A. E. Jackson Biography

Alfred Edward Frederick Jackson was born in Kentish Town, London, England, in 1873.

The son of Galienne Jackson (a draper from Birmingham), and his wife, Eliza – Jackson had a modest upbringing. His parents supported his artistic pursuits however, and he trained at Camden School of Art, where he was an exceptional student. Jackson won a Gold and Silver medal for his work.

At the age of twenty-eight (in 1901), Jackson had his first painting exhibited at the Royal Academy. Shortly before this, he began to publish illustrations in The Sketch, painted covers for the Daily Mail Sixpenny Novel series, and illustrated children’s books.


Starting in 1907, Jackson contributed illustrations to the widely read magazine supplement The Playbox.  This was quite an achievement for an illustrator just starting out in his career, as it accompanied the well-regarded magazine, The World and His Wife.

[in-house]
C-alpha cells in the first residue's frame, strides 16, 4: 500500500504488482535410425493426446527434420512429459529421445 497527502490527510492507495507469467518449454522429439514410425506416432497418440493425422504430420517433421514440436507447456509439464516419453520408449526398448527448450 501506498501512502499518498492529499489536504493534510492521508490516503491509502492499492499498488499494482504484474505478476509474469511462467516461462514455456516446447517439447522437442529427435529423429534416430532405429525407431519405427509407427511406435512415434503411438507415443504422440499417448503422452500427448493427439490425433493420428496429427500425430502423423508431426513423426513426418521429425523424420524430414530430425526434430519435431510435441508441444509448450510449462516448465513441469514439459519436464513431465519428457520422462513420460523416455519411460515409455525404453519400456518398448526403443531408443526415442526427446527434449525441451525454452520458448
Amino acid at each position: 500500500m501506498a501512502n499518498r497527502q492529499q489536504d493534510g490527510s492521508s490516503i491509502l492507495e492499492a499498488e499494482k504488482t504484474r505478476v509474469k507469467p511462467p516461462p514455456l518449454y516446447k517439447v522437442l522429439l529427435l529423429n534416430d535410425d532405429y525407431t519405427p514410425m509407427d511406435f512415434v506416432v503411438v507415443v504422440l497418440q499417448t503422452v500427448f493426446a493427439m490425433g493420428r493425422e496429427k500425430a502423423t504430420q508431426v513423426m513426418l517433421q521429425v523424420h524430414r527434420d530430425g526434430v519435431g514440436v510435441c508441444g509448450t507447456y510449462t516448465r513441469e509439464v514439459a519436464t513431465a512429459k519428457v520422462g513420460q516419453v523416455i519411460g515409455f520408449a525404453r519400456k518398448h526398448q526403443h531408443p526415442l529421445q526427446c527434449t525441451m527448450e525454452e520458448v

The period between 1910 and 1920 marked the peak of Jackson’s career. As well as contributing extensively to a number of children’s comics, including Tiger Tim’s Weekly and The Rainbow, including a weekly ‘Bonnie Bluebell’ feature, and many spot illustrations for prose stories.

Jackson also illustrated bestselling editions of Jonathan Swift’s Gulliver’s Travels (1914), Lewis Carroll’s Alice’s Adventures in Wonderland (1915), Tales From Shakespeare (1919), Charles Kingsley’s The Water Babies (1920), Tales from the Arabian Nights (1920) and Daniel Defoe’s Robinson Crusoe (1921).

By now a well-renowned illustrator, Jackson spent his later years in Hastings, where he was a member of the East Sussex Arts Club.  He had two daughters, Muriel and Elaine, who both followed in their father’s footsteps and enjoyed successful careers as illustrative artists. They even illustrated many of the same stories as their father.

A. E. Jackson died in Hailsham, Sussex, in the spring of 1952. He was seventy-nine years old.